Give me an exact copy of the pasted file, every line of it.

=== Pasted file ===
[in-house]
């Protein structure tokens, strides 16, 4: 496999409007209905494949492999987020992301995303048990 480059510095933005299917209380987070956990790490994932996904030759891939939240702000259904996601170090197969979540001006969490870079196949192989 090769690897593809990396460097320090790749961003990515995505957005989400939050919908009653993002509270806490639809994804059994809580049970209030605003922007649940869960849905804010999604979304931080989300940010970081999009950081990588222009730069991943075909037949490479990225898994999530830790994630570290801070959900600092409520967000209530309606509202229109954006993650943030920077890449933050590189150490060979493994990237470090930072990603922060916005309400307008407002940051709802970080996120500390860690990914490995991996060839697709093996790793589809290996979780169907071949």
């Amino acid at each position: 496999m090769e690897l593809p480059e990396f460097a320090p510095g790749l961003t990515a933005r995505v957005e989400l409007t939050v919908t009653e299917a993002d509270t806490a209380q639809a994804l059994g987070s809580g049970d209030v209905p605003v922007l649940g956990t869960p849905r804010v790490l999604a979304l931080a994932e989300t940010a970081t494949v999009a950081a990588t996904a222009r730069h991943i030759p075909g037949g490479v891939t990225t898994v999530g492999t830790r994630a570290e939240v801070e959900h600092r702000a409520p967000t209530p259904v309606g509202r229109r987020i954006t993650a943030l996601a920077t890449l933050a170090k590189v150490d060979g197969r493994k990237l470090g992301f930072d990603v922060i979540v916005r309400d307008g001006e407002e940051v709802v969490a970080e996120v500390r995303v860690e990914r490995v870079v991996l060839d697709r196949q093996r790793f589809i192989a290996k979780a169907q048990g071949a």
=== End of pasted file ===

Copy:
[in-house]
């Protein structure tokens, strides 16, 4: 496999409007209905494949492999987020992301995303048990 480059510095933005299917209380987070956990790490994932996904030759891939939240702000259904996601170090197969979540001006969490870079196949192989 090769690897593809990396460097320090790749961003990515995505957005989400939050919908009653993002509270806490639809994804059994809580049970209030605003922007649940869960849905804010999604979304931080989300940010970081999009950081990588222009730069991943075909037949490479990225898994999530830790994630570290801070959900600092409520967000209530309606509202229109954006993650943030920077890449933050590189150490060979493994990237470090930072990603922060916005309400307008407002940051709802970080996120500390860690990914490995991996060839697709093996790793589809290996979780169907071949």
């Amino acid at each position: 496999m090769e690897l593809p480059e990396f460097a320090p510095g790749l961003t990515a933005r995505v957005e989400l409007t939050v919908t009653e299917a993002d509270t806490a209380q639809a994804l059994g987070s809580g049970d209030v209905p605003v922007l649940g956990t869960p849905r804010v790490l999604a979304l931080a994932e989300t940010a970081t494949v999009a950081a990588t996904a222009r730069h991943i030759p075909g037949g490479v891939t990225t898994v999530g492999t830790r994630a570290e939240v801070e959900h600092r702000a409520p967000t209530p259904v309606g509202r229109r987020i954006t993650a943030l996601a920077t890449l933050a170090k590189v150490d060979g197969r493994k990237l470090g992301f930072d990603v922060i979540v916005r309400d307008g001006e407002e940051v709802v969490a970080e996120v500390r995303v860690e990914r490995v870079v991996l060839d697709r196949q093996r790793f589809i192989a290996k979780a169907q048990g071949a």